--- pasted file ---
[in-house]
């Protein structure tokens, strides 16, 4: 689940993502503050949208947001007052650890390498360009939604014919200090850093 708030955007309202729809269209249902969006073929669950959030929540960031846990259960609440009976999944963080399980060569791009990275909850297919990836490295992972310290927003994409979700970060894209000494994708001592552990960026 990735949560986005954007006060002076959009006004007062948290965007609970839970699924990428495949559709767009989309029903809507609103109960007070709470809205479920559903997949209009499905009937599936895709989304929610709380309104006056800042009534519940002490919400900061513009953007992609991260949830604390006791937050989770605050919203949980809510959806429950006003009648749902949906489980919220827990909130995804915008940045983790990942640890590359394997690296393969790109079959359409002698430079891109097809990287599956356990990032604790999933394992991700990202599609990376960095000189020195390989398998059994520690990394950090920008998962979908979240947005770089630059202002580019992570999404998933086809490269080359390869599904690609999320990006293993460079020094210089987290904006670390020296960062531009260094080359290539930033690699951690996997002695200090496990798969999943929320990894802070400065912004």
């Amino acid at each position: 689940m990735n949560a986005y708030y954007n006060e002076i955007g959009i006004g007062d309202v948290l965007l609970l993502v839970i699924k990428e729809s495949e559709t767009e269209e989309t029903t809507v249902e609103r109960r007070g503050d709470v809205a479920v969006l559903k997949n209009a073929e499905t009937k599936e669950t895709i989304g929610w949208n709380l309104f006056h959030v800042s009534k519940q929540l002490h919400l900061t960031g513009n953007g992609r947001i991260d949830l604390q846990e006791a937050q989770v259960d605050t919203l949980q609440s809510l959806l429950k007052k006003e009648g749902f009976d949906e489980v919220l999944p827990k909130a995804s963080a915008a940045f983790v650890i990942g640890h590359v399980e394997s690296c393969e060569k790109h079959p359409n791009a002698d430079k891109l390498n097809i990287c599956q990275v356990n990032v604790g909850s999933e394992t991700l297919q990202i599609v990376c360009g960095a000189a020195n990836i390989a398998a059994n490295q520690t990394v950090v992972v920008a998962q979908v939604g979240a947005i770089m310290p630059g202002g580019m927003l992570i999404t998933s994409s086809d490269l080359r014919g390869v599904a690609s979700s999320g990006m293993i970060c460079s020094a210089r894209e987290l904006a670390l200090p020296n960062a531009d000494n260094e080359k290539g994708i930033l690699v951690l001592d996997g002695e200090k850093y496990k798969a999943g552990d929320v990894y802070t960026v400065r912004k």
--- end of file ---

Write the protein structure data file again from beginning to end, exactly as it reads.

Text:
[in-house]
């Protein structure tokens, strides 16, 4: 689940993502503050949208947001007052650890390498360009939604014919200090850093 708030955007309202729809269209249902969006073929669950959030929540960031846990259960609440009976999944963080399980060569791009990275909850297919990836490295992972310290927003994409979700970060894209000494994708001592552990960026 990735949560986005954007006060002076959009006004007062948290965007609970839970699924990428495949559709767009989309029903809507609103109960007070709470809205479920559903997949209009499905009937599936895709989304929610709380309104006056800042009534519940002490919400900061513009953007992609991260949830604390006791937050989770605050919203949980809510959806429950006003009648749902949906489980919220827990909130995804915008940045983790990942640890590359394997690296393969790109079959359409002698430079891109097809990287599956356990990032604790999933394992991700990202599609990376960095000189020195390989398998059994520690990394950090920008998962979908979240947005770089630059202002580019992570999404998933086809490269080359390869599904690609999320990006293993460079020094210089987290904006670390020296960062531009260094080359290539930033690699951690996997002695200090496990798969999943929320990894802070400065912004």
């Amino acid at each position: 689940m990735n949560a986005y708030y954007n006060e002076i955007g959009i006004g007062d309202v948290l965007l609970l993502v839970i699924k990428e729809s495949e559709t767009e269209e989309t029903t809507v249902e609103r109960r007070g503050d709470v809205a479920v969006l559903k997949n209009a073929e499905t009937k599936e669950t895709i989304g929610w949208n709380l309104f006056h959030v800042s009534k519940q929540l002490h919400l900061t960031g513009n953007g992609r947001i991260d949830l604390q846990e006791a937050q989770v259960d605050t919203l949980q609440s809510l959806l429950k007052k006003e009648g749902f009976d949906e489980v919220l999944p827990k909130a995804s963080a915008a940045f983790v650890i990942g640890h590359v399980e394997s690296c393969e060569k790109h079959p359409n791009a002698d430079k891109l390498n097809i990287c599956q990275v356990n990032v604790g909850s999933e394992t991700l297919q990202i599609v990376c360009g960095a000189a020195n990836i390989a398998a059994n490295q520690t990394v950090v992972v920008a998962q979908v939604g979240a947005i770089m310290p630059g202002g580019m927003l992570i999404t998933s994409s086809d490269l080359r014919g390869v599904a690609s979700s999320g990006m293993i970060c460079s020094a210089r894209e987290l904006a670390l200090p020296n960062a531009d000494n260094e080359k290539g994708i930033l690699v951690l001592d996997g002695e200090k850093y496990k798969a999943g552990d929320v990894y802070t960026v400065r912004k």